Boycott Adobe

It's Time for Artists to Send a Message

Posted Nov 5, 2013
Last Updated Mar 31, 2015

In the last few days I discovered a license policy change in a software I use that brought a large sense of exasperation and helplessness to me. It wasn't the well-known Adobe licensing change, but a much smaller company. But it brought home a shift in the mentality of software publishers that is simply bad for consumers.

Everyone in the industry already knows that Adobe Systems Incorporated changed its entire policy towards selling software. They stopped selling software. Instead, they only rent it to you. The marketing hype around this change is that it is good for you, the consumer. And while it may seem helpful for very short-term usage, it reduces the staying power of your purchases—and puts a smaller than ever half-life to every dollar. All purchases of Adobe software are now more akin to buying bread than software—if you don't hurry up and use it you just lost your money. Whereas previous purchases of Adobe software were an investment, the new model turns Photoshop, Illustrator, etc, into a recurring and inescapable utility bill.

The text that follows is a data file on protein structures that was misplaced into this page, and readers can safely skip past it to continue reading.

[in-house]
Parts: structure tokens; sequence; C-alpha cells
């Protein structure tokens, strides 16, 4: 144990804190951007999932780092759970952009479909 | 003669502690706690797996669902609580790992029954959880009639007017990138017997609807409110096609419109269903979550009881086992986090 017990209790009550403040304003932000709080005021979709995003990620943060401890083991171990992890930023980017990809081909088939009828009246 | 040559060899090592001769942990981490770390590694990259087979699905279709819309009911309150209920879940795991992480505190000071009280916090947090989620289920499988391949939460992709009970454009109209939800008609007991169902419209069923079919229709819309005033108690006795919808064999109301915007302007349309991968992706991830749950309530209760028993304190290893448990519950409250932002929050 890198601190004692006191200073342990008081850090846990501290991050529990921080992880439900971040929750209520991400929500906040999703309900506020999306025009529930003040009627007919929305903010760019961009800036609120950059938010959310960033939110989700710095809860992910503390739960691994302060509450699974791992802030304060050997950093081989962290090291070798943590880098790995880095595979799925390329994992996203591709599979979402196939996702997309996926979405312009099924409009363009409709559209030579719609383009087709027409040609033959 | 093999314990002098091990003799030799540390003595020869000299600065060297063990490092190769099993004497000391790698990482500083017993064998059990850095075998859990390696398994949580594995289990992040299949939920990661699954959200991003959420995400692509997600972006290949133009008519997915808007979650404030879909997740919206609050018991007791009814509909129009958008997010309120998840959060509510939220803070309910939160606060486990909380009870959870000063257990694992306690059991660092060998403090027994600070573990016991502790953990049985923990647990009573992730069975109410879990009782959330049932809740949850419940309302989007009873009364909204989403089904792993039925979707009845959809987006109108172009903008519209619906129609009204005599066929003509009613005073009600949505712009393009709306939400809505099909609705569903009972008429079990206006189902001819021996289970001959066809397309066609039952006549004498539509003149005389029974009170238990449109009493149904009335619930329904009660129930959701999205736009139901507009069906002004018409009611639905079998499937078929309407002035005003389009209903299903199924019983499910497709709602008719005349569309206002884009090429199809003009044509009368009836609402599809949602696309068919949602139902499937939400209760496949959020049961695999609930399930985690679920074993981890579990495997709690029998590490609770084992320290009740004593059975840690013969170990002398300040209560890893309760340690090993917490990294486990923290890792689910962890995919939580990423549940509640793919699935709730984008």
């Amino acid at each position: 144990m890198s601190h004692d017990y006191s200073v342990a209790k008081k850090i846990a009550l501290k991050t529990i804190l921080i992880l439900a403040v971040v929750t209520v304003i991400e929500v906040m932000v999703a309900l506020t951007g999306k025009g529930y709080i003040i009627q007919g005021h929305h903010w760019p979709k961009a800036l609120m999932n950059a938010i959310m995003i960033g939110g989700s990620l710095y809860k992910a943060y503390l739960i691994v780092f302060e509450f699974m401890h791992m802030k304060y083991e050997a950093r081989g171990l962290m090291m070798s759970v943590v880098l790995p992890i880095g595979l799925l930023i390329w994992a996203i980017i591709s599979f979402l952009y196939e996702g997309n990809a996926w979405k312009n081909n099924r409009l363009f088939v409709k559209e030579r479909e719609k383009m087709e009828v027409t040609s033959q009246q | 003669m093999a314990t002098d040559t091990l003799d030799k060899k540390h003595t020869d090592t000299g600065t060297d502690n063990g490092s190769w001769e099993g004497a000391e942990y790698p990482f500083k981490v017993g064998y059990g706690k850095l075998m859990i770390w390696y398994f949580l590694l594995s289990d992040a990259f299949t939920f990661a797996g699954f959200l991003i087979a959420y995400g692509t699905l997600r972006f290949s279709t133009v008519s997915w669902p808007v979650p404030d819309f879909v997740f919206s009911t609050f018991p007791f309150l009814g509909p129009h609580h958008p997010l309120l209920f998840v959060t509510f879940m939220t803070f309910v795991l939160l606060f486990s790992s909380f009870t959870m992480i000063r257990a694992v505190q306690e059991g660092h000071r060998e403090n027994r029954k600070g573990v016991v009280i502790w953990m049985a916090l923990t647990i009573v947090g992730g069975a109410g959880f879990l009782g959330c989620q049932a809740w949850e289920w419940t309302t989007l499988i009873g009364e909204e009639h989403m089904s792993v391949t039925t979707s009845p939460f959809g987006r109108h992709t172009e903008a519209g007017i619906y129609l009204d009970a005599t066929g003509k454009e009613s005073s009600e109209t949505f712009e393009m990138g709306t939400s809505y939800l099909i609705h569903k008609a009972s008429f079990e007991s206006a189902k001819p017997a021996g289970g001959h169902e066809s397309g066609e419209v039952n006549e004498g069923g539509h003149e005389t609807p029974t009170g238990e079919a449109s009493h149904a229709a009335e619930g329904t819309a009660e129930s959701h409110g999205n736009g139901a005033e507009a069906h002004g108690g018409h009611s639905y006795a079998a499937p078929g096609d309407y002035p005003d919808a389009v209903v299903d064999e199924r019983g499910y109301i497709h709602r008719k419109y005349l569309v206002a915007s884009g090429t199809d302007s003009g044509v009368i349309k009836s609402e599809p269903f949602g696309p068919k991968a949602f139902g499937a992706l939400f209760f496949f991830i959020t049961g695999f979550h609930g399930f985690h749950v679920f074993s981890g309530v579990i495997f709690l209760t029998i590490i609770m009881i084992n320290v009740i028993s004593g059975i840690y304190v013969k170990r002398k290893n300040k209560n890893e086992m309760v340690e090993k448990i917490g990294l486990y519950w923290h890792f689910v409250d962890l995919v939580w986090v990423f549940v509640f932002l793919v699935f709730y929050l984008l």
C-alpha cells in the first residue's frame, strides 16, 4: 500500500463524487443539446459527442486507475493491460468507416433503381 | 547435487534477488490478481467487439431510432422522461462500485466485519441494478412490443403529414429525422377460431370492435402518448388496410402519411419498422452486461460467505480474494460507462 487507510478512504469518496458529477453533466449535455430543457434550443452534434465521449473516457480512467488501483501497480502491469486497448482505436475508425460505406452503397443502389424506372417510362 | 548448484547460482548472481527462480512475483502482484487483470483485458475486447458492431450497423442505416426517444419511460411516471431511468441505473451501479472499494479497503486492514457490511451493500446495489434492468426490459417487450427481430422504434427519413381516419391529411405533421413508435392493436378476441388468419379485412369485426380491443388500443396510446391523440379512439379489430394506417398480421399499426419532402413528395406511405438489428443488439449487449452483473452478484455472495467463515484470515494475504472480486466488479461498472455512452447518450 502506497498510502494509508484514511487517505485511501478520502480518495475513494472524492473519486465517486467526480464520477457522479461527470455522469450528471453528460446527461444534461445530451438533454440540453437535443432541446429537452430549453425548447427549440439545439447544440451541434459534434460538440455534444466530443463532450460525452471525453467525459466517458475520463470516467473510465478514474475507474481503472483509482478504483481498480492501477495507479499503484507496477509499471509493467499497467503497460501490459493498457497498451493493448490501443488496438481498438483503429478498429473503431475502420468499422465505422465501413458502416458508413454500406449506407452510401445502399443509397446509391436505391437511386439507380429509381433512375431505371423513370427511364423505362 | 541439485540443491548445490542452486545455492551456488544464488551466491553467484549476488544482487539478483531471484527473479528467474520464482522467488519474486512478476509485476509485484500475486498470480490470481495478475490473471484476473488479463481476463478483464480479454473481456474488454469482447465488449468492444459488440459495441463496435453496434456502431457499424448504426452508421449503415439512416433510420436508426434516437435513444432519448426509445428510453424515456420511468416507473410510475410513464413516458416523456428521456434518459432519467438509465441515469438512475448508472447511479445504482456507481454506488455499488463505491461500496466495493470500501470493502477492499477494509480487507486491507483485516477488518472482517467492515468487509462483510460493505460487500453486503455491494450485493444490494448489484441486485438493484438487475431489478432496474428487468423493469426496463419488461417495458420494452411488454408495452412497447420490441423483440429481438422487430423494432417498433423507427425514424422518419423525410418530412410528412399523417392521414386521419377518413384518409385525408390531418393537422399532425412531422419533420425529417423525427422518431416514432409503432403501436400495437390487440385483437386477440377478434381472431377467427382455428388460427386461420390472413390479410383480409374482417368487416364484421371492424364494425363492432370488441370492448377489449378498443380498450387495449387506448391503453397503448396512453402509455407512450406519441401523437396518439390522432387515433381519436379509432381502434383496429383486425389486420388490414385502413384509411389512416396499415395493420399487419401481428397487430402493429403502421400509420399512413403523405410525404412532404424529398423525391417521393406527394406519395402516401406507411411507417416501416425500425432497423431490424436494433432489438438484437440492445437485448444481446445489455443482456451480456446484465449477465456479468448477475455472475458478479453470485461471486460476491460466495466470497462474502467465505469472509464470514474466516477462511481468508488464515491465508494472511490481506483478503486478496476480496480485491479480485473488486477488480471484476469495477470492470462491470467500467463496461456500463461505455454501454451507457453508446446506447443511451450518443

It's pretty obvious why Adobe likes this model.

I paid $2,500 for the Adobe CS5 back in 2010. Since that time, there has been no updates to the software package that would warrant me, personally, to update the software. Averaged out, it means that I've paid $66.66 per month (at the time of this writing). But at the end of next year, that average drops to $50. Another year it is $40. Another year, $33. You get the point.

The same software collection Adobe wants you to lease for $49 per month. Long term, this is not good for users.

There is a much worse problem to leasing the software. And that is this simple fact—if you lease it you are completely at the mercy of the vendor and their decisions about price and policy. Whereas the owner of Adobe CS products before the move to the so-called Creative Cloud can use their software indefinitely, the lease route is very dangerous. What if your business has a slim period and you can't justify the extra monthly fee? Well... you are screwed. You can't use the software anymore—even if you had been paying monthly for years on end you suddenly don't get to open your files in the software you've been paying for.